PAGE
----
The point is that you never want your studio to be doing multiple massive projects at once; not only is it unwieldy but it leads to mismanagement when someone is juggling multiple projects. Also, working on two or more projects at once means that your studio is going to be bleeding money while the projects are being worked on, with only the income from your completed project keeping the studio going. The only times when you can handle multiple projects is when you have the backing to support those projects.
Both Valve and Blizzard have more money than I could ever dream, and that has afforded them the foundation to grow and work on new projects while supporting their mega hits. Even then, they don’t release annual games; it would be impossible to keep working on Team Fortress (And Steam in Valve’s case) or World of Warcraft and still make games every year, unless they hired hundreds of new employees, which would mean multiplying their expenses.
Overkill however has done the classic problem of anyone who gets a lot of money: They went through it. They may have earned a lot of money from Payday 2 and the subsequent DLC and marketing campaigns, but they spent a lot of money doing it, along with the rapid growth.
Right now, they are technically splitting themselves between two big projects, again Payday 2 and the Walking Dead game.
In a recent AMA, current lead designer Almir talked about how they had to introduce the microtransaction content (The Black Market Update) as a way to allow them to keeping making money while supporting their new massive studio.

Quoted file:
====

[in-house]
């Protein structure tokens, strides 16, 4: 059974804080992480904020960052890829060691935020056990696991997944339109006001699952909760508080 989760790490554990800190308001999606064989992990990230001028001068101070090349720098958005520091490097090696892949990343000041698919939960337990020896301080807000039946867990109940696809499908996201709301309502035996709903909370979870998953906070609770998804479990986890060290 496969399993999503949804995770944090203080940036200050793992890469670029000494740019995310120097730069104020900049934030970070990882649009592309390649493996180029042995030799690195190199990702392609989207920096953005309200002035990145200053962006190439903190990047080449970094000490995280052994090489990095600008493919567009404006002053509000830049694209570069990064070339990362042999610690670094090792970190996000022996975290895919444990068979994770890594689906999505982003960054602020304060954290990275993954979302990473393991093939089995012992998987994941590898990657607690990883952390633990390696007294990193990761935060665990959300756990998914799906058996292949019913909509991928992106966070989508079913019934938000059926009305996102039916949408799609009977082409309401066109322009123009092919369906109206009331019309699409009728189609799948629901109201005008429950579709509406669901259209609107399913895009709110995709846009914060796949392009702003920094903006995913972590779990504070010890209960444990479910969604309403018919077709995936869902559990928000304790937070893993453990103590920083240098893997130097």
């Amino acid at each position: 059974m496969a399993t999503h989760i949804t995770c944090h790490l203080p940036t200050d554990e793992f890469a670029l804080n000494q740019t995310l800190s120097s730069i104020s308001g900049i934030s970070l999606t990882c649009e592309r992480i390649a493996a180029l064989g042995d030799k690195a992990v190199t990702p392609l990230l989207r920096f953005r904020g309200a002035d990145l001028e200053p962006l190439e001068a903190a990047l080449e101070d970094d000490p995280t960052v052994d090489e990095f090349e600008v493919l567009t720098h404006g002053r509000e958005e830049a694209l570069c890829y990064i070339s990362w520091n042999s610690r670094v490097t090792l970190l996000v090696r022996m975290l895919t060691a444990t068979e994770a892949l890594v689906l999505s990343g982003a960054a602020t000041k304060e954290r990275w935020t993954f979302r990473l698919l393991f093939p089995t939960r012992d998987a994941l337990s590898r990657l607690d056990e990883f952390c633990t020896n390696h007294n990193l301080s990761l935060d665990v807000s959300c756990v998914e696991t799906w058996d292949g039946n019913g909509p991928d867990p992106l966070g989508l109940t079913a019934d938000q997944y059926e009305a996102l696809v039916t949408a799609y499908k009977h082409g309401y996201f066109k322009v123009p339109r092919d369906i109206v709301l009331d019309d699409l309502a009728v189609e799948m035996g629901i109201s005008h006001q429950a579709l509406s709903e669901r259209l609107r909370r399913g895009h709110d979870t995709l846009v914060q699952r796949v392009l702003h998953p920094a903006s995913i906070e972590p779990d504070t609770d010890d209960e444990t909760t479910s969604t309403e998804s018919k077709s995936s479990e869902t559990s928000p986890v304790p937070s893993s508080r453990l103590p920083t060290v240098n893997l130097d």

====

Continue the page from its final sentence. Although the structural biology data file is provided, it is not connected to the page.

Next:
Of course, people are calling them out for asking for more money despite everything that has happened with Payday 2. And that’s the thing, if they kept to their original team and scope, the money they earned would have been more than enough.
However, when you throw in another project, monthly content, marketing campaigns and a bigger team, what would have been considered a home run success, is now just barely working (I’m just guessing. I don’t have any insider knowledge here.)
I believe the biggest mistake with Overkill Software at the moment and lead to this recent update, is the fact that they’re trying to do everything at once. With the Walking Dead, they should have either waited until Payday 2 was completely finish IE: All done with DLC, or stuck with it to continue growing it like Team Fortress and Valve and kept with a team that was dedicated to just the one game.
Rapid growth is very dangerous for a lot of smaller and startup businesses, as they believe that their newfound profit means unlimited growth. But time after time we’ve seen people mishandle their success, and turn what was considered a successful situation into one that’s failing.
Overkill has burnt a lot of bridges in the span of 10 days after building a community for just over 4 years and I honestly don’t know what this means for the future. At the end of the day, you need to understand your own limitations and if you are going to grow, make sure you always have a steady foundation under your feet, or be prepared to take a fall. Stay tuned, as I’m going to be comparing Team Fortress 2 to Payday 2 and how the former succeeded in the F2P/microtransaction transition.